The Felicites of the world are invaluable individuals, and they have much to teach us. They have found the key to happiness — that “secret” that so many books and movies and schools of thought chase — and they’ve unlocked the door that leads to their better selves. They live by the “NOW” principle:

  • NOTICE. To notice, in this context, means to be aware. But it’s about empathy as much as is it about attention and focus. Felicite had the willingness to put herself in other people’s shoes, to share in their triumphs and tribulations, and to emotionally become attuned to their feelings and experiences.

  • OPPORTUNITIES. Felicite created opportunities to feel deep connection and compassion. There is a scene where she experiences the first Communion of a child named Virginie, who is under Felicite’s care. Felicite imagines herself in Virginie’s shoes, receiving Communion, and she shares in the child’s experience of profound wonder and spirituality.

  • WITHIN. Though Felicite’s life may have seemed, to an impartial outsider, like a shabby canvas of poverty and drudgery, her inner world was anything but! It was rich and vibrant; she lived life to the fullest, and thus her life was fulfilling.

This is done through mindfulness.

“If you want to be happy, be.”
                                                                           –Leo Tolstoy

What is mindfulness, exactly? How does it work? Mindfulness enables us to accept what is, and reminds us of what’s right. It is the ability to embrace the present, to experience and express gratitude, and to delve deep into the heart of an issue and its ensuing solution.

You begin by paying attention to yourself. How do you feel? What are you thinking about? You are able to condition and alter your behavior and your mindset, but first you must define it. Begin to notice the voices in your head, objectively, as you would eavesdrop on a conversation. Do you speak kindly or harshly to yourself? Note your thoughts, without judgement. See them as words written on the whiteboard of your mind, then visualize yourself picking up an eraser and wiping them away. Imagine a clean board, and then fill it with kinder words instead.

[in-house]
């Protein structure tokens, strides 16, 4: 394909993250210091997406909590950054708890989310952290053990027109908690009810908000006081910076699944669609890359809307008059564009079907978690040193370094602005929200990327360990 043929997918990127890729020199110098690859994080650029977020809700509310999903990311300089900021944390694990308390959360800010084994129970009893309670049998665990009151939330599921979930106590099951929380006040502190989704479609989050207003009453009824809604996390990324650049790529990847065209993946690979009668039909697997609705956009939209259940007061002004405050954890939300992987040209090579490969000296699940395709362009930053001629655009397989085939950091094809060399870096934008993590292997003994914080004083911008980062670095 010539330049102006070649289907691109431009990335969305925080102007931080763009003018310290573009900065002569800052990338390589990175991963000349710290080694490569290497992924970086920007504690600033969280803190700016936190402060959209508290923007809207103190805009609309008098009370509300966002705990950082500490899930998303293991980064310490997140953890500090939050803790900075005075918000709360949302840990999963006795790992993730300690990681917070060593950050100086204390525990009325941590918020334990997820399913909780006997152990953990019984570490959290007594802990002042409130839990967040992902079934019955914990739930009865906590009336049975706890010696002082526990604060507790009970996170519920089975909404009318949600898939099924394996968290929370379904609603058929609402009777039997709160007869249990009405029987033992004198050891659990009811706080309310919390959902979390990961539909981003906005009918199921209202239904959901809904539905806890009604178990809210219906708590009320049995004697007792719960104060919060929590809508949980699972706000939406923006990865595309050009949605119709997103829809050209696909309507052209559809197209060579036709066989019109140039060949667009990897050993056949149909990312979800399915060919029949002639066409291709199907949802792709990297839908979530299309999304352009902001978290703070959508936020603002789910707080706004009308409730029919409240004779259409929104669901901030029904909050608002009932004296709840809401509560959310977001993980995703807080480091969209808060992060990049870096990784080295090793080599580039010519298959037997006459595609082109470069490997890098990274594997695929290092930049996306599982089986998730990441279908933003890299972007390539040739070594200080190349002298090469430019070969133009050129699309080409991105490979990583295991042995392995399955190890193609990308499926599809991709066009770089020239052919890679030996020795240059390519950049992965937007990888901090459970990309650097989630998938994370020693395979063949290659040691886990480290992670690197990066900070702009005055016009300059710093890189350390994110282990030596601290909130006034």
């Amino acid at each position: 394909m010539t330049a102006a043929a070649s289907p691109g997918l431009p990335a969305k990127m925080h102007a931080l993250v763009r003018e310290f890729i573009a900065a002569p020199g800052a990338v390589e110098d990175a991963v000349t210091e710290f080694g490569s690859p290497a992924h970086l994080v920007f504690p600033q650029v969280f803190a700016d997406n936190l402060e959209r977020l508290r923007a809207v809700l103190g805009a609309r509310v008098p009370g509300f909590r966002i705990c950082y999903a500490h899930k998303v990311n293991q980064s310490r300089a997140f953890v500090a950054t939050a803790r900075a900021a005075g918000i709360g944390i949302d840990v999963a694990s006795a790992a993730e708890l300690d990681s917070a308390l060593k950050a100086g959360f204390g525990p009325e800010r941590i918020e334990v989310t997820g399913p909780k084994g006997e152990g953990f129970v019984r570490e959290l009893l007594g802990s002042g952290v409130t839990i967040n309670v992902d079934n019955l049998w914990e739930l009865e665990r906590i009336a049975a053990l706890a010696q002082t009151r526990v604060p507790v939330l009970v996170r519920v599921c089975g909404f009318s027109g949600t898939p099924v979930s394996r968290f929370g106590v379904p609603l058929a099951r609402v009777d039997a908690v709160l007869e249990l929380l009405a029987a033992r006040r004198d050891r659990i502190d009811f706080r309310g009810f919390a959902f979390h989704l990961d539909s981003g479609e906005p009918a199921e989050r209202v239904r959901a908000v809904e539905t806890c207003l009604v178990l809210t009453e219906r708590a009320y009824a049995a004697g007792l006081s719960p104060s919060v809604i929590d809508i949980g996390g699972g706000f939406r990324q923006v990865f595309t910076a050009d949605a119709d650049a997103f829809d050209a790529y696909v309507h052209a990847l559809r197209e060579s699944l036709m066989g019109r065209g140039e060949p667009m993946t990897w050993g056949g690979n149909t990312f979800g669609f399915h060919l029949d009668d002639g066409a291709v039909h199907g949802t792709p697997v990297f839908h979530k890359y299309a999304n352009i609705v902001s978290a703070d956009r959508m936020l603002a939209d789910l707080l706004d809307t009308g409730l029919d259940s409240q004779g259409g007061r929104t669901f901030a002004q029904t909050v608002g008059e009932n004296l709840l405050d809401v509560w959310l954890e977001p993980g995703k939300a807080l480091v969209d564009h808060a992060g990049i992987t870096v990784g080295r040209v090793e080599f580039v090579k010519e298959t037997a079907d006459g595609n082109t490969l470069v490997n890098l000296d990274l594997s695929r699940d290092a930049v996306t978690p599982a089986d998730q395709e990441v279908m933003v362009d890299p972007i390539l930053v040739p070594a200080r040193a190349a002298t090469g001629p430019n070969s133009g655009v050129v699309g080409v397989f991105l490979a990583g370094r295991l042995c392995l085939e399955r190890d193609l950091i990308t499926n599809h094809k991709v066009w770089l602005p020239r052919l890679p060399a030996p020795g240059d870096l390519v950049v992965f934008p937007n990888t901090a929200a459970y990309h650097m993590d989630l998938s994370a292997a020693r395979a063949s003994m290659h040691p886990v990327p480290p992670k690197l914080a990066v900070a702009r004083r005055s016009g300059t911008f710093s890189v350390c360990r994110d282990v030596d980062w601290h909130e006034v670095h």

Take five minutes each day. Just sit quietly and notice your thoughts. Let them flit freely through your mind. You’ll notice how your thoughts and reactions have been conditioned. You’ll notice what triggers them. You’ll notice how your body reacts, like when it becomes more tense or your breathing quickens after a negative train of thought.

The purpose of this practice isn’t to make you a passive observer. You are just taking in the information, first. Once you see what triggers things, you’ll be able to step in and change them. Seize each opportunity to do so. You can hit pause, rewind, and remake the movie in your mind. And, with enough practice, you’ll be able to play the movie positively the first time around. Guide yourself so that your thoughts become constructive, rather than destructive. Nurture your soul and well-being by practicing gratitude. Instead of looking at what’s going wrong, turn your mind’s eye—at least for a moment, right now—and focus on what’s going right.

I promise that you’ll be amazed at all you’ll see.

“Most folks are about as happy as they make up their minds to be.”       
                                                                            –Abraham Lincoln